So beating your chest and celebrating your own decision to remain “pure” until marriage while simultaneously blasting the sluts and whores who haven’t followed your shining example is actually a pretty awesome career move. It’s a bit like coming out with an in-your-face commercial that people will talk about long after the Super Bowl is over. You’re stumping – but no one will notice unless you take a major swipe at the competition.

But let’s get real here – and talk about the actual human beings involved in making such a decision.

While I totally understand that people in the wedding (and the abstinence!) industries need to eat, ya’ll, I don’t think that using a marriage ceremony as a chance to impress other people is healthy for your relationship. I like the notion of a public celebration as dedicated to commitment and love – and for certain, there are different ways to express that. Some are more expensive than others. Sometimes, the bride is extremely lucky to take advantage of a great aunt’s vintage jewelry and post-Christmas sales events (*cough*). Some people cannot imagine a wedding ceremony without the participation of big fucking elephants – and to them I say right on.

But people like Steven Crowder here go on to frame their wedding and their wedding night as one big “HAHA FUCK YOU” to the folks who taunted him about being abstinent and I… am a little disturbed by that, I guess? Imagine if I met and married a football player – and then wrote a gloating column addressed to all of the jocks who didn’t see fit to invite me to any of our high school dances. Take THAT, fellas!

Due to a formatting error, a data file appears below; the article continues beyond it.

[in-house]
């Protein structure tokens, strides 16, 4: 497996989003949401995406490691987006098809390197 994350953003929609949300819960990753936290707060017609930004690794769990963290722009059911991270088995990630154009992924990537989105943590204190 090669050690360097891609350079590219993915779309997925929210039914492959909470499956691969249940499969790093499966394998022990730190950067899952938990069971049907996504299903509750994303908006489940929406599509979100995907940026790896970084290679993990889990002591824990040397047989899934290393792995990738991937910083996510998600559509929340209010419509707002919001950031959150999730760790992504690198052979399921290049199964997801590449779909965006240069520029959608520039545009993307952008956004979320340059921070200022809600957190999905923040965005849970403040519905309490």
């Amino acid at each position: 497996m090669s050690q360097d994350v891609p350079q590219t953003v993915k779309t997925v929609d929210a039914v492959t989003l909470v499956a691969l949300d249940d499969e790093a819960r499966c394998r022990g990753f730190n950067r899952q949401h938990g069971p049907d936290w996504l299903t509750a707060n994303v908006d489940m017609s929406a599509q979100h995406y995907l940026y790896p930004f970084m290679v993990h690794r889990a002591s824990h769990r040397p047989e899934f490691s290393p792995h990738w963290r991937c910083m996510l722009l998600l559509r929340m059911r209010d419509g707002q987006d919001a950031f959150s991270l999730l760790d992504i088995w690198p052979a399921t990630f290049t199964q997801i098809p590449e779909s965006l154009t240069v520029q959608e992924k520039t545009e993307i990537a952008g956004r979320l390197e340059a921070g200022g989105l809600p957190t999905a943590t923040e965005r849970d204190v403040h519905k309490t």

Yep, it would make me seem like a totally cool and well-adjusted human being. And one who is certainly mature enough to embark on what is supposed to be a lifelong commitment.


P.S. What’s the deal with Crowder’s weirdly competitive insistence that the people his wife and he encountered during breakfast must have had some sort of shitty wedding – and are clearly just pathetic shits in general? Like, “MWAHAHAHA, DUDE DIDN’T COME DOWN FOR BREAKFAST, BET HE WAS A DRUNKEN ASSHOLE AT HIS OWN RECEPTION.” Yeah, ’cause that’s totally what I would assume as well – as opposed to giggling inappropriately about what a great wedding night those two probably had.

OK Vox, I’ll bite

Why the hell are you (or, for that matter, this guy agreeing with you) assuming that a highly educated woman would want to marry some millionaire type?